Birdwatch: Masked Shrike

A masked shrike has visited Yorkshire for the first time and it is only the third sighting in Britain.  Pic: Mike Robinson.
A masked shrike has visited Yorkshire for the first time and it is only the third sighting in Britain. Pic: Mike Robinson.
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Autumn migration is in full swing along the east coast with Yorkshire’s first masked shrike and only the third for Britain in the Triangle at Spurn. The bird, a juvenile, was first seen on Saturday morning in Well Field and continued to show well, if distantly, since then perched on fences.

A special car park was provided for the large numbers of birders arriving to see the shrike.

The smallest member of the shrike family, the masked shrike is common in southeast Europe and the eastern end of the Mediterranean in Turkey and Cyprus. It winters in north east Africa and, as a relative short range migrant, records of vagrants in Western Europe are rare.

The first confirmed record in the UK was a juvenile in Kilrenny, Fife in October 2004 while a second record was on St Mary’s on the Isles of Scilly in November 2006. There have also been October records in Finland and Sweden.

The adult male is a striking bird, black and white and with bright orange flanks, while females and juveniles are dark grey above, white below and with much paler orange flanks. Juveniles also have heavily vermiculated upperparts.

The masked shrike features in the 1963 movie The Great Escape - oddly enough shown on TV the same day this one arrived at Spurn - when POW Colin Blythe, aka ‘the forger’ (Donald Pleasence) teaches bird identification lessons.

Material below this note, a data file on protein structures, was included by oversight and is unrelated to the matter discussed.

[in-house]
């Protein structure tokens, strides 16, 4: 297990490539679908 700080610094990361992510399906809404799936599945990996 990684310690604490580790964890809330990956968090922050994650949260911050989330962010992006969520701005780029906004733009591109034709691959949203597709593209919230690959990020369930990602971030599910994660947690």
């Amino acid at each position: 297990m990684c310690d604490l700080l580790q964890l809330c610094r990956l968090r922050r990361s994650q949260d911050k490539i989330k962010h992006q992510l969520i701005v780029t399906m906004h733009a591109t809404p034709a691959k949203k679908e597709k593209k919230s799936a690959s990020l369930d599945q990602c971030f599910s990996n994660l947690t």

Another shrike, a great grey, continued to be seen at the northern end of Beacon Lane while another rarity, an olive-backed pipit, was in the same area as the masked shrike.

More yellow-browed warblers and red-breasted flycatchers were sighted along the Yorkshire coast in what is turning out to be an exceptional autumn for both species, while six red-breasted flycatchers were present on one day at Spurn, beating the previous day record.

Little buntings were seen at Filey and Flamborough.

More common migrants included pied and spotted flycatchers, wrynecks, blackcaps, willow, garden and wood warblers, redstarts, whinchats, tree and meadow pipits and an unusual large passage of grey wagtails from Scandinavia with 55 last Friday at Spurn.

There were also several grey headed wagtails, a form that breeds in Scandinavia, with sightings at Spurn, Kilnsea and Flamborough and there were one or two white wagtails.

There were reports of Fea’s petrel off Flamborough, Filey and Long Nab, Burniston on Sunday morning and also a Leach’s storm petrel off Mappleton. Long-tailed skuas, a Sabine’s gull off Long Nab, Burniston and great and sooty shearwaters were among other sightings.

Waders included a pectoral sandpiper, little stint and spotted redshank at the Nosterfield reserve, North Yorkshire and another pectoral sandpiper at Hatfield Moors, South Yorkshire.

Reminders that winter is on its way were two jack snipe at Spurn, pink-footed and barnacle geese moving south and also the first Lapland buntings of the autumn.